The Exhibition

Sharbaka: Entanglement/Attunement features five contemporary artists whose works serve as archives of the United Arab Emirates, exploring themes of gender, globalization, capitalism, mobility, and migration.

In her film, Farah Al Qasimi summons an alternative archive of the UAE through an ancient spiritual Jinn figure named Um Al-Naar. Taking the postcolonial history of Ras Al-Khaima as a point of departure, her work utilizes found internet footage, studio acting, and documentary-style images to offer a moving body politic that goes beyond the binaries of modern/traditional, male/female, or human/non-human. In inviting us to reflect on the entanglement of old and new forms of colonial modernity, her work suggests embodied attunement as one possible subversive response.

Vikram Divecha’s film is an archive of negotiated futures. Veedu, which translates to “house” in Malayalam, is an inquiry about the structures that some migrants design and build in anticipation of their eventual return to India. This work documents the experience of a Keralite migrant family residing in Sharjah as members negotiate the ideals of an aspirational future home in Kerala. Divecha’s work, part of an ongoing project, unravels how negotiations over the house’s AutoCAD design are shaped by the complex intersections of gender, class, caste, ethnicity, and migration. His work enables us to see how imagining one’s home is premised on exclusionary political projects and intimate relational constructions simultaneously.

Monira Al Qadiri’s work is a performance archive. Filmed on the coast of Abu Dhabi, it bridges pre- and post-oil histories of the Gulf. Titled Diver, her video is set to a background of Bahri music, a traditional musical form practiced by sailors and pearl divers in order to survive the difficult working conditions at sea. In her video, Al Qadiri retains this haunting music against the backdrop of synchronized dancing of four female figures in light-refracting body suits. By merging the sheen of both oil and pearls, the bodies represent the combined seductions of global capitalist entanglements with the transnational histories of bodily attunement created on Gulf waters.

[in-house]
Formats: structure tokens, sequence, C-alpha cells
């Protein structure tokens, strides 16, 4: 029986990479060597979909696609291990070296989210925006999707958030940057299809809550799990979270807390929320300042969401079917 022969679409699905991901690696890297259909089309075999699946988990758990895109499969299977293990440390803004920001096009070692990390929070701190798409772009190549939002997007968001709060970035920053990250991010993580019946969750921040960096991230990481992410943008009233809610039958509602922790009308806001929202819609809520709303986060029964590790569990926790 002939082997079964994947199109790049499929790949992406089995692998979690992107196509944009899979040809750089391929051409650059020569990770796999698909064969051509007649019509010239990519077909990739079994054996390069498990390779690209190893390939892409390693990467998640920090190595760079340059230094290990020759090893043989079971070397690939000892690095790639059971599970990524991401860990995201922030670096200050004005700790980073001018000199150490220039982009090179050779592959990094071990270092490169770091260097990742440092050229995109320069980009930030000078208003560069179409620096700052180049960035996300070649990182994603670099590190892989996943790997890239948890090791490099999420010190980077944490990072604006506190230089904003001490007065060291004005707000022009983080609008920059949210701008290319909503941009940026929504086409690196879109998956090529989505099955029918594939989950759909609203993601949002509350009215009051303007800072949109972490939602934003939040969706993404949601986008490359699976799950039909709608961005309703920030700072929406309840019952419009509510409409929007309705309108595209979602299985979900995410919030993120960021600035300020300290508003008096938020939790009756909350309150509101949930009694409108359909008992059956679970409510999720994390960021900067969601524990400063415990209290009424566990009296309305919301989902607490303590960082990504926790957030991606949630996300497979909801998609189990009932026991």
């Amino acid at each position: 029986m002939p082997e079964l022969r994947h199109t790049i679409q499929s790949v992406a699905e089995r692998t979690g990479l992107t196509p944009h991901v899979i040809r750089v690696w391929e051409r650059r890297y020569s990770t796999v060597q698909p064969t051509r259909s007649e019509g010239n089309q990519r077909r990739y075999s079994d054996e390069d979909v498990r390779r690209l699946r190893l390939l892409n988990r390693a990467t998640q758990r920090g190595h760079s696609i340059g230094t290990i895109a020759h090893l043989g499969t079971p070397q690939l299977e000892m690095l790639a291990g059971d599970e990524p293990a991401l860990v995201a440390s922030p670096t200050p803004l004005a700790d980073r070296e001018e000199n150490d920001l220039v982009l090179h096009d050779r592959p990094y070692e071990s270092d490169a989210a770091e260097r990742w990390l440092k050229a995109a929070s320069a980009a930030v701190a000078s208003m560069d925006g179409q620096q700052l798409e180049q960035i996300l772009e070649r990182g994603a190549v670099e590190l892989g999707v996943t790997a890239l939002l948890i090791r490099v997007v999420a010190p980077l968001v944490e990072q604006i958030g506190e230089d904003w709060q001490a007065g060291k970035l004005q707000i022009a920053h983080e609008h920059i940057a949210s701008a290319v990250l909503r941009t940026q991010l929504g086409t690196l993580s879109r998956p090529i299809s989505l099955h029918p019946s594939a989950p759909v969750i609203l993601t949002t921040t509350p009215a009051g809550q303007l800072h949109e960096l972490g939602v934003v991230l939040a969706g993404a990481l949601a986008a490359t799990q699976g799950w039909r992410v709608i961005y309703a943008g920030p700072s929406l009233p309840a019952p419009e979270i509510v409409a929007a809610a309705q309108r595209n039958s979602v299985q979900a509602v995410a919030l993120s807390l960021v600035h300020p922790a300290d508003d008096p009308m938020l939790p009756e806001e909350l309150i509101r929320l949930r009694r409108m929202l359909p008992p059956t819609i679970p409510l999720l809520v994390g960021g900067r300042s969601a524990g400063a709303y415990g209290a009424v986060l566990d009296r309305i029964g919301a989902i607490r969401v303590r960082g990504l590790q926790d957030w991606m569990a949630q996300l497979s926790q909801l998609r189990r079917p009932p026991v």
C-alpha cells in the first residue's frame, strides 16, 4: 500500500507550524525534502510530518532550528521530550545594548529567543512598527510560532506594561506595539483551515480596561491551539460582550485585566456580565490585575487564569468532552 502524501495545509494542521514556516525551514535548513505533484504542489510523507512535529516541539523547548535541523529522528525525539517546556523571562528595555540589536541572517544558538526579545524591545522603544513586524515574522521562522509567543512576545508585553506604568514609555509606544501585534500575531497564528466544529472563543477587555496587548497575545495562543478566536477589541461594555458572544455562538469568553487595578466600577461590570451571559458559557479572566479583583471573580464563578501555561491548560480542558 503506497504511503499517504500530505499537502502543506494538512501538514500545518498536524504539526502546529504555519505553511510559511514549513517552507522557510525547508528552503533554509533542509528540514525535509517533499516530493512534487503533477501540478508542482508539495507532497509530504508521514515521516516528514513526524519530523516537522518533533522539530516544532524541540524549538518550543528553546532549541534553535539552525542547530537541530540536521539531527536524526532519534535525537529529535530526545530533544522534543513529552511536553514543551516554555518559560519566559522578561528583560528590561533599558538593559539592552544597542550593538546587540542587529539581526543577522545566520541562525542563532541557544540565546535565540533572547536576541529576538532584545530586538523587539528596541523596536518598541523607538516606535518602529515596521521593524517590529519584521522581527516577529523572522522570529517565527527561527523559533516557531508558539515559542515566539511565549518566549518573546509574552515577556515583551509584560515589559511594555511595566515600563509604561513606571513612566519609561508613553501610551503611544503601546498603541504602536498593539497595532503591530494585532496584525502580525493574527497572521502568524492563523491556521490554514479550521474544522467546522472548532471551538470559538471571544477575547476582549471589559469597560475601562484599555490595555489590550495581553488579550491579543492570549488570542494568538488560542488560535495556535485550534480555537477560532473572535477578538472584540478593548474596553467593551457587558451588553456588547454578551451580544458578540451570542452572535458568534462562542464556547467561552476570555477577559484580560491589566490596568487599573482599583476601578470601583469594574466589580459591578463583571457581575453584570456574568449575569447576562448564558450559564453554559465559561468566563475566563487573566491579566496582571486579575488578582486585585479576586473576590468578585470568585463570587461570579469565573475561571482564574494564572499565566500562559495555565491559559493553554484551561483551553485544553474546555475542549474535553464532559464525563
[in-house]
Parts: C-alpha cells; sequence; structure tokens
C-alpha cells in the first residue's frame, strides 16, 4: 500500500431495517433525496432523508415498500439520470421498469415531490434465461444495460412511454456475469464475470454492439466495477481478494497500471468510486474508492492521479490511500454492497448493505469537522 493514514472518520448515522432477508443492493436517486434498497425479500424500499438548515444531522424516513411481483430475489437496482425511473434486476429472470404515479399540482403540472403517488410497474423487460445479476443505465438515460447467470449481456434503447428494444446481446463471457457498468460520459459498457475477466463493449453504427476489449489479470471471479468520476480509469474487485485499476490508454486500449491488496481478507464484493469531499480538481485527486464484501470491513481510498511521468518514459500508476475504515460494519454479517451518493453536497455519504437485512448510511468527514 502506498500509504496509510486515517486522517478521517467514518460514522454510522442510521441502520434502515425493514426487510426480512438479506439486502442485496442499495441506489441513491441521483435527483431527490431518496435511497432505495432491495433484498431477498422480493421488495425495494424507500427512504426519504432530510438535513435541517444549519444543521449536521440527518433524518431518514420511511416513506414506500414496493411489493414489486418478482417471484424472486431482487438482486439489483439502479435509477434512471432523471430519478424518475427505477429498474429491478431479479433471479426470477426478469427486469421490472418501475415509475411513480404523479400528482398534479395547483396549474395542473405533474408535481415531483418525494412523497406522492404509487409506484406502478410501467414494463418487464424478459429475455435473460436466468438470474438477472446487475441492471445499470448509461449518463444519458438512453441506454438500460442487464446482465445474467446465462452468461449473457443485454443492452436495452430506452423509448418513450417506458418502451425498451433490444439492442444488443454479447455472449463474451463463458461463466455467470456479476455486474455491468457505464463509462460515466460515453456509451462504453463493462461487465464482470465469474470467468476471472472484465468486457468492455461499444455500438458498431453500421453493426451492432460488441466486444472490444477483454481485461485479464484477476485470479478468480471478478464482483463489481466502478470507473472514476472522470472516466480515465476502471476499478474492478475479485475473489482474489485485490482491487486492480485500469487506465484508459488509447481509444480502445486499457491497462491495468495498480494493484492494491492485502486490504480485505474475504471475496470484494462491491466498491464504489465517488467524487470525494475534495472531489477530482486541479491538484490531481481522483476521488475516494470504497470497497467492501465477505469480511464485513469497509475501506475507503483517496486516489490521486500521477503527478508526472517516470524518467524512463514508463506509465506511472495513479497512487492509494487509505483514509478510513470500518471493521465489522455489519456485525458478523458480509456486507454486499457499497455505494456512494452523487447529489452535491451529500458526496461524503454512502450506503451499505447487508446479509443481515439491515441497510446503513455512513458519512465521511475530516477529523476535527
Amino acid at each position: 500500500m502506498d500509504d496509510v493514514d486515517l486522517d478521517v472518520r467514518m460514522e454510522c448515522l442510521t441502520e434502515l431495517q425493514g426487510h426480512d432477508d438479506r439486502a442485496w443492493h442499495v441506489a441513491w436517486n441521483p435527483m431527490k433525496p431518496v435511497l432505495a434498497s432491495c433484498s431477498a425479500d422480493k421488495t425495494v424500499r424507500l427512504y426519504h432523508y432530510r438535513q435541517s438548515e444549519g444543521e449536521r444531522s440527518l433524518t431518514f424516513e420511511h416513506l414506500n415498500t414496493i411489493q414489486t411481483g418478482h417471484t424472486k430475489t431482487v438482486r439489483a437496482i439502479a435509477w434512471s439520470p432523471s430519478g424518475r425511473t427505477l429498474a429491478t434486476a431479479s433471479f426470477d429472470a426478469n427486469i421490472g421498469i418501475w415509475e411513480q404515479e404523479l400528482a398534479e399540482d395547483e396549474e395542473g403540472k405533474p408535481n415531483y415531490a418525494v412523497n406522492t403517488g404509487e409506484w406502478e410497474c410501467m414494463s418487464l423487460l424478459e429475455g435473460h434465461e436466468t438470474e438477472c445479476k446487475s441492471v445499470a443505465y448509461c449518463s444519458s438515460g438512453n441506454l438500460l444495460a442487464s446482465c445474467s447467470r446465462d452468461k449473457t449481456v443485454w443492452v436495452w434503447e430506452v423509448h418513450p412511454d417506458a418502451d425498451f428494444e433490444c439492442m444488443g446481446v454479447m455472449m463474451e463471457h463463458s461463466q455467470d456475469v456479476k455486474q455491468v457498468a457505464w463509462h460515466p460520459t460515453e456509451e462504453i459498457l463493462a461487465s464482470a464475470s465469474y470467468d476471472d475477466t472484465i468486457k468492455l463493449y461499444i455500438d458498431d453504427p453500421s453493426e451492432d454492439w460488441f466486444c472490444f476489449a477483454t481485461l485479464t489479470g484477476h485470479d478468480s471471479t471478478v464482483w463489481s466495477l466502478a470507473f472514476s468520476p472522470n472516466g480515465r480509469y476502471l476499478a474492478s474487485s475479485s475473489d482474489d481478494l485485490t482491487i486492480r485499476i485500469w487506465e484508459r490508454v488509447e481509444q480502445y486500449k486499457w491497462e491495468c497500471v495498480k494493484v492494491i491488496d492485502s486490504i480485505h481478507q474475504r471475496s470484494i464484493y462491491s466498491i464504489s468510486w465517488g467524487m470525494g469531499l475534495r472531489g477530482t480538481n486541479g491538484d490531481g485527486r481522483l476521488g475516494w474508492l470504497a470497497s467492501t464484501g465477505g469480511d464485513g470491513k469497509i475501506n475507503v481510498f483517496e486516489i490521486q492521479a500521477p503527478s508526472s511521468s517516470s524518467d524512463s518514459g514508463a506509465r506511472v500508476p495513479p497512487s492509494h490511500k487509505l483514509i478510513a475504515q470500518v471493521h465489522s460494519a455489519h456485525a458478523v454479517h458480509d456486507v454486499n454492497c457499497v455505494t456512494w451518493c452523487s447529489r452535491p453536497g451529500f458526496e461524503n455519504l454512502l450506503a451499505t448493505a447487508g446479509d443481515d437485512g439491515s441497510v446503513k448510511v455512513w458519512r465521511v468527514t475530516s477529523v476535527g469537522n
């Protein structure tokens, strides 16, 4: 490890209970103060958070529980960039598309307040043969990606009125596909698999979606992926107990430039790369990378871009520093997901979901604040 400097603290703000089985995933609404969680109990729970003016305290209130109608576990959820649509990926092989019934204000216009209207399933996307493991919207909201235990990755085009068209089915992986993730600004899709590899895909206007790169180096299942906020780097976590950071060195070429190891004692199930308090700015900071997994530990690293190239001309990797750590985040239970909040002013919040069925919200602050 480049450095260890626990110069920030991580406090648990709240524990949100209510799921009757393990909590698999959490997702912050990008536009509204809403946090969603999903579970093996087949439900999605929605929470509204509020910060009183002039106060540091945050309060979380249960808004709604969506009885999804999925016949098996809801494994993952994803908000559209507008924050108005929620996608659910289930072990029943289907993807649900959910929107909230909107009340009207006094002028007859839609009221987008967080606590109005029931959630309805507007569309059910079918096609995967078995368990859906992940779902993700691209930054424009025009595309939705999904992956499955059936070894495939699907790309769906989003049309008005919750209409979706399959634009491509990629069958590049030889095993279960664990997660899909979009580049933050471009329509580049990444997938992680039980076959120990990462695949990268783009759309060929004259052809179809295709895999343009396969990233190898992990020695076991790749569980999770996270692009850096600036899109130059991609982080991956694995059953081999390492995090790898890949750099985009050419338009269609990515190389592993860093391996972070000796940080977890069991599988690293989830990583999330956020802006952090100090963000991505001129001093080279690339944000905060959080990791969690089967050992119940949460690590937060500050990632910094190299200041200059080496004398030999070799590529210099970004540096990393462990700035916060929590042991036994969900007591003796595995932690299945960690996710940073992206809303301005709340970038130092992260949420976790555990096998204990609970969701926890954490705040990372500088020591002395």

Culled from Ala Younis’s larger work, Drachmas (2018), Ajman Independent Studios is a photographic archive of the first studio set up in Ajman, one of the UAE’s northern emirates. This studio has produced several Arabic language television series since its founding in 1975. Dramas and crime thrillers such as No Dear Daughter, Uncle Hamza, and Storm of Events were famous dramas and crime thrillers produced for a pan Arab audience. The studio, effectively a company town, included members of cast, crew, and cooks from across the Arab world, including Jordan, Lebanon, Egypt, Palestine, and Yemen. Younis’s archive illuminates the Gulf as a migratory destination, a node in the region’s creative industry, and a central hub for the production of transnational Arab culture.

Alaa Edris’s video, School, is an affective archive. Shot in the small village of Khatt against the backdrop of the Hajar Mountains, surrounded by prehistoric stone tombs, Edris’s work focuses on an abandoned public school in which she re-enacts her experience as a nine-year-old student. Through the slow and methodical movement across the different remains of the school, we witness her immersed in breaking large delicate halogen light bulbs against various surfaces. Through this act of defiance, Edris embodies a rejection of the Arabic adage that “knowledge is light.” Instead, she invites us to question the entanglement shaping modern educational institutions and their disciplinary techniques.